23rd Edition of Aon’s Salary Increase Survey Projects 9.7% Average Increase for India Inc.

23rd Edition of Aon’s Salary Increase Survey Projects 9.7% Average Increase for India Inc.
Abhay Anand | Mar 7, 2019 - 3:46 p.m. IST
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NEW DELHI, MARCH 7: The 23rd edition of its annual Salary Increase Survey in India by Aon has revealed that companies in India gave an average pay increase of 9.5% during 2018, reflecting improved business sentiment compared to 2017.

The projections for 2019 are stable yet favourable at 9.7% as companies expect a positive economic outlook backed by high economic growth expectation, high domestic demand and low inflation. A decline in voluntary attrition and controlled incremental hiring continue to keep the sentiment mild.

Anandorup Ghose, Partner and Head Emerging Markets, Aon, commented, “Pay increases are marginally positive compared to earlier years – a big highlight is the reducing difference in pay increases across industries year on year. A lot of the pay increase decline is also reflected in the constant drop in voluntary attrition levels across industries.”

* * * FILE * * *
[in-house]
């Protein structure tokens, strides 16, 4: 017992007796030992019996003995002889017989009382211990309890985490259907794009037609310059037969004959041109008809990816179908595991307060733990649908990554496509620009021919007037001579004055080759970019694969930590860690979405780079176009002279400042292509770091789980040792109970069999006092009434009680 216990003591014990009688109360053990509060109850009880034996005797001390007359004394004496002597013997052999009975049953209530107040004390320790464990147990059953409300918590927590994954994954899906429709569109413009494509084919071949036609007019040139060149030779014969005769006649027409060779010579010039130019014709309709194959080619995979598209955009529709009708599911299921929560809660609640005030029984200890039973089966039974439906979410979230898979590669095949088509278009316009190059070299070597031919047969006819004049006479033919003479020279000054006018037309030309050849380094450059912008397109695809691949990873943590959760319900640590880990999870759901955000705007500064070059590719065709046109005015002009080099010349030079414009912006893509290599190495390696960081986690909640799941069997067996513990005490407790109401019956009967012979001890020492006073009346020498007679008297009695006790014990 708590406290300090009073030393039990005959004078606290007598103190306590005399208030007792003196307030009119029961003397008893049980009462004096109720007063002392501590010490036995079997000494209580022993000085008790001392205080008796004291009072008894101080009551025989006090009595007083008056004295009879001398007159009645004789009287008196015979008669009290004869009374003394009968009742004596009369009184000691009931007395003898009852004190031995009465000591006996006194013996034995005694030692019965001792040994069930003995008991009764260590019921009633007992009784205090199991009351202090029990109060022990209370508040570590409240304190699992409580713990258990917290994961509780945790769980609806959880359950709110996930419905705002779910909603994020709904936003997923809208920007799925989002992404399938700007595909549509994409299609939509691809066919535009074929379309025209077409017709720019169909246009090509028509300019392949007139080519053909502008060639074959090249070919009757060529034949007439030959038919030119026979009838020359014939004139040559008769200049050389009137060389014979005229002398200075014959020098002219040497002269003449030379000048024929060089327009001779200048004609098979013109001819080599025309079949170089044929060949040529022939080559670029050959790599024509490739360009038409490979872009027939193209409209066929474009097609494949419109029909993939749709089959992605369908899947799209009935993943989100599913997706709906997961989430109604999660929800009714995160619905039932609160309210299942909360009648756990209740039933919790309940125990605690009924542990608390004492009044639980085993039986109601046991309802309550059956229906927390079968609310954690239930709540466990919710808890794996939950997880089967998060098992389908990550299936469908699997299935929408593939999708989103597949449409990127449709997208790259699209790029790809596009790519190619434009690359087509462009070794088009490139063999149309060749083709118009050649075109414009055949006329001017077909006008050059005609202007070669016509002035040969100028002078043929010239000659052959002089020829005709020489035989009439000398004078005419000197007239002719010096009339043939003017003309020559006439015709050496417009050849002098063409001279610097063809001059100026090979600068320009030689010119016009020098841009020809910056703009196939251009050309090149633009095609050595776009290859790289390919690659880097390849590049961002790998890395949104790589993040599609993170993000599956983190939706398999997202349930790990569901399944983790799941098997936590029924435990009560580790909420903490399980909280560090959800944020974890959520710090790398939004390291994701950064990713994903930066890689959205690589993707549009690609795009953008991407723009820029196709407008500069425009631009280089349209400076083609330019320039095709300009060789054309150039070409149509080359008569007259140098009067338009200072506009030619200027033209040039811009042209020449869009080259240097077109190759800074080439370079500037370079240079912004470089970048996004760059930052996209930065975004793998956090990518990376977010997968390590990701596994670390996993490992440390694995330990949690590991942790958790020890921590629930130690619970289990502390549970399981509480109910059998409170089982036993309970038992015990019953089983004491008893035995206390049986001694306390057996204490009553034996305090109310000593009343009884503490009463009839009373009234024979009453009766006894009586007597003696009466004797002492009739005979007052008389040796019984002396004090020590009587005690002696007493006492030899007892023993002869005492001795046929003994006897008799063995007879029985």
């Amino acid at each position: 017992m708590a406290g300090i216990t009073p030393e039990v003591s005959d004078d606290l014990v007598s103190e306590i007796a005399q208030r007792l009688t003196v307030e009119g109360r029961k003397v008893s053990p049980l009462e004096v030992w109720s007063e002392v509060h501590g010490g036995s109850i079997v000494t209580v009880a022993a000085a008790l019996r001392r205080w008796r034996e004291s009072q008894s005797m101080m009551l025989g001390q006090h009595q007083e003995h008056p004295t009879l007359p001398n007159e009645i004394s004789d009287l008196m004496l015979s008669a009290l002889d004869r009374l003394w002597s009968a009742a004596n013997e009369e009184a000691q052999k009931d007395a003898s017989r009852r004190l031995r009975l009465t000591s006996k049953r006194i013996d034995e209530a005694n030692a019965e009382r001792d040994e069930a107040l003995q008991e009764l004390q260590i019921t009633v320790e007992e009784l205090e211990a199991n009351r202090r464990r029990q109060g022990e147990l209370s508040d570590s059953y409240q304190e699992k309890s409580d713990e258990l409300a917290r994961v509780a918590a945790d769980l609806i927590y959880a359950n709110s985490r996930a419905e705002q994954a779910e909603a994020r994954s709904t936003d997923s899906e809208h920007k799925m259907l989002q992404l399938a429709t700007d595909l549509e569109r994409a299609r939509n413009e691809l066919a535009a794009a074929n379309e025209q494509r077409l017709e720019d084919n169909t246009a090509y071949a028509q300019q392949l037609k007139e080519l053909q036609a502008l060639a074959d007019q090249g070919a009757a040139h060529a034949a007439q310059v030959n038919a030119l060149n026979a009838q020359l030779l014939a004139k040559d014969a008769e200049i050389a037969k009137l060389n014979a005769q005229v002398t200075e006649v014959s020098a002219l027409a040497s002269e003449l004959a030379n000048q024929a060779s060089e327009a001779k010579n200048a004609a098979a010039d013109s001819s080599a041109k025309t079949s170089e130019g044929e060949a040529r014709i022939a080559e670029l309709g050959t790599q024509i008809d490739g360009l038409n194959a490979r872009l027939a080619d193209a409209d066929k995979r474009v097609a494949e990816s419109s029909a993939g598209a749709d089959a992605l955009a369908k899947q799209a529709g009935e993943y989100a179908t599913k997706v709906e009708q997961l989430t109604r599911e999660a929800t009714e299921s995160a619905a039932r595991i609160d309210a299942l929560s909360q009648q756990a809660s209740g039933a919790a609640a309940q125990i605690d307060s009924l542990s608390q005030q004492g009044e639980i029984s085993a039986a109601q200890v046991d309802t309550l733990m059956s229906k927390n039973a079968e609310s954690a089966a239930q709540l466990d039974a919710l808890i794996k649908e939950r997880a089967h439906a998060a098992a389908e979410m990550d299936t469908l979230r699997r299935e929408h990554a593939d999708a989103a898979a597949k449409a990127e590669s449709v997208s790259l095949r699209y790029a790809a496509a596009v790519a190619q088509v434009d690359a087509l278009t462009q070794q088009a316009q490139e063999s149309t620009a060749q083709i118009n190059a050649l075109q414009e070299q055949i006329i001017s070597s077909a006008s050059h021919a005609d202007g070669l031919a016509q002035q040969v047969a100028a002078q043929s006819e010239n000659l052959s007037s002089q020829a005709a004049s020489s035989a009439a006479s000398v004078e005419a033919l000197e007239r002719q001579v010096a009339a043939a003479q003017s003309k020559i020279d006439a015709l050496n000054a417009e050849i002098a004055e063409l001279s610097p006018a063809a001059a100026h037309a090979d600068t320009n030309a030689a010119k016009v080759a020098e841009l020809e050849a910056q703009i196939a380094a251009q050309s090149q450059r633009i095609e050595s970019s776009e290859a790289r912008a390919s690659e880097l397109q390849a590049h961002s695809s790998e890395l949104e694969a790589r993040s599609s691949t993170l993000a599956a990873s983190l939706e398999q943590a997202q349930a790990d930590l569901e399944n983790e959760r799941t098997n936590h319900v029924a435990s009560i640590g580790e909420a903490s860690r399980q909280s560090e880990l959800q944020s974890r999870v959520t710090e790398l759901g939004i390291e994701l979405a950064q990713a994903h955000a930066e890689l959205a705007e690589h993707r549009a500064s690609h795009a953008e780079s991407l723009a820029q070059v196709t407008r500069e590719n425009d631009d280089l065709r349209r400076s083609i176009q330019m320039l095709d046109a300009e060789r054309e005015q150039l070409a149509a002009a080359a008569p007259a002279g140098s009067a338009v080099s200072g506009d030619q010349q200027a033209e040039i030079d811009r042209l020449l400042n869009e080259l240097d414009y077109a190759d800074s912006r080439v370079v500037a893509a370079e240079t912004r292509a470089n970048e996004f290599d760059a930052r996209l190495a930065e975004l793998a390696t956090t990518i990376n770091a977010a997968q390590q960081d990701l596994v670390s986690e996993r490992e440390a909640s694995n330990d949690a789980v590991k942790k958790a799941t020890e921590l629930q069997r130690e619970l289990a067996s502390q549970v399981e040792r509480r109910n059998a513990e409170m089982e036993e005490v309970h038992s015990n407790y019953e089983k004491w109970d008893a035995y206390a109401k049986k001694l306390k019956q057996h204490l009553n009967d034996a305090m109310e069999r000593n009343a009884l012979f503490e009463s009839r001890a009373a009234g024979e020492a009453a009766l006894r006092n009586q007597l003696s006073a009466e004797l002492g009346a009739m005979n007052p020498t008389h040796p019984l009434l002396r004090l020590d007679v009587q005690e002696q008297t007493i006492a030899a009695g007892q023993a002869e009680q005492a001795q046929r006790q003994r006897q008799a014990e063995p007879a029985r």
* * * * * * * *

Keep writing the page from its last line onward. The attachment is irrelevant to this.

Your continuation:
While there is an improvement in the overall increment projection, pay increase budgets across sectors are increasingly tending towards the overall average. Sectors projecting a double-digit increment have come down over the years with only five sectors projecting a double-digit increment for 2019. These include sectors such as Consumer Internet Companies, Professional Services, Life Sciences, Automotive and Consumer Products.

The increment projections in other sectors are also a reflection of the expected growth prospects during the year. With government focus on infrastructure investment, sectors such as cement, metal, engineering services saw a revival in demand and an improvement in increment projections for 2019.

While India Inc. saw a positive shift in increment percentages, attrition continues to maintain the downward trend. Attrition has declined from 18.5% in 2013 to 15.8% in 2018, indicating blunting the edge of the ‘push’ forces at work. At the same time, the ‘pull’ forces have abated as well with fewer industries attracting talent from the market.

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